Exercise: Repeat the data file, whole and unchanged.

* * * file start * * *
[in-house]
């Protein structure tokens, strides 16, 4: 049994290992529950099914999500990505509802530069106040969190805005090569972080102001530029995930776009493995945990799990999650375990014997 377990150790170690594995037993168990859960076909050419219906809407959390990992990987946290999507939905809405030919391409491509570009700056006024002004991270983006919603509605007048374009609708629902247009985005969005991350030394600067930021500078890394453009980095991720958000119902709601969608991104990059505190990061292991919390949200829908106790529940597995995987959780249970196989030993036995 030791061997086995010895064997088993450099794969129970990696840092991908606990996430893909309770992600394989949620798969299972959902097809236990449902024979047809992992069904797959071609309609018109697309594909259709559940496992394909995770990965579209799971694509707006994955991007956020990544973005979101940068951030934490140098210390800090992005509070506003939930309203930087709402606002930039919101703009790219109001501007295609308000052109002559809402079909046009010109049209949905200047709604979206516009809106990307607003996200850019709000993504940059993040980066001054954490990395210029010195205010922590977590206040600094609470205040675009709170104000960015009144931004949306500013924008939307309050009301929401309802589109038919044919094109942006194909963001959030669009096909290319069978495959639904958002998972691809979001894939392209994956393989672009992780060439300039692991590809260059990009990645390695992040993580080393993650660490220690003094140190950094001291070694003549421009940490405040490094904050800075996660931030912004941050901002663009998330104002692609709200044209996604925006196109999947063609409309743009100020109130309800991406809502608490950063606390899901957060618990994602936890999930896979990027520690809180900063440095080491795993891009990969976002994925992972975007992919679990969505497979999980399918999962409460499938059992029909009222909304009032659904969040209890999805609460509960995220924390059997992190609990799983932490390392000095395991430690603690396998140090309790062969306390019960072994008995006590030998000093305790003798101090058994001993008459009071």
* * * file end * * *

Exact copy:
[in-house]
């Protein structure tokens, strides 16, 4: 049994290992529950099914999500990505509802530069106040969190805005090569972080102001530029995930776009493995945990799990999650375990014997 377990150790170690594995037993168990859960076909050419219906809407959390990992990987946290999507939905809405030919391409491509570009700056006024002004991270983006919603509605007048374009609708629902247009985005969005991350030394600067930021500078890394453009980095991720958000119902709601969608991104990059505190990061292991919390949200829908106790529940597995995987959780249970196989030993036995 030791061997086995010895064997088993450099794969129970990696840092991908606990996430893909309770992600394989949620798969299972959902097809236990449902024979047809992992069904797959071609309609018109697309594909259709559940496992394909995770990965579209799971694509707006994955991007956020990544973005979101940068951030934490140098210390800090992005509070506003939930309203930087709402606002930039919101703009790219109001501007295609308000052109002559809402079909046009010109049209949905200047709604979206516009809106990307607003996200850019709000993504940059993040980066001054954490990395210029010195205010922590977590206040600094609470205040675009709170104000960015009144931004949306500013924008939307309050009301929401309802589109038919044919094109942006194909963001959030669009096909290319069978495959639904958002998972691809979001894939392209994956393989672009992780060439300039692991590809260059990009990645390695992040993580080393993650660490220690003094140190950094001291070694003549421009940490405040490094904050800075996660931030912004941050901002663009998330104002692609709200044209996604925006196109999947063609409309743009100020109130309800991406809502608490950063606390899901957060618990994602936890999930896979990027520690809180900063440095080491795993891009990969976002994925992972975007992919679990969505497979999980399918999962409460499938059992029909009222909304009032659904969040209890999805609460509960995220924390059997992190609990799983932490390392000095395991430690603690396998140090309790062969306390019960072994008995006590030998000093305790003798101090058994001993008459009071």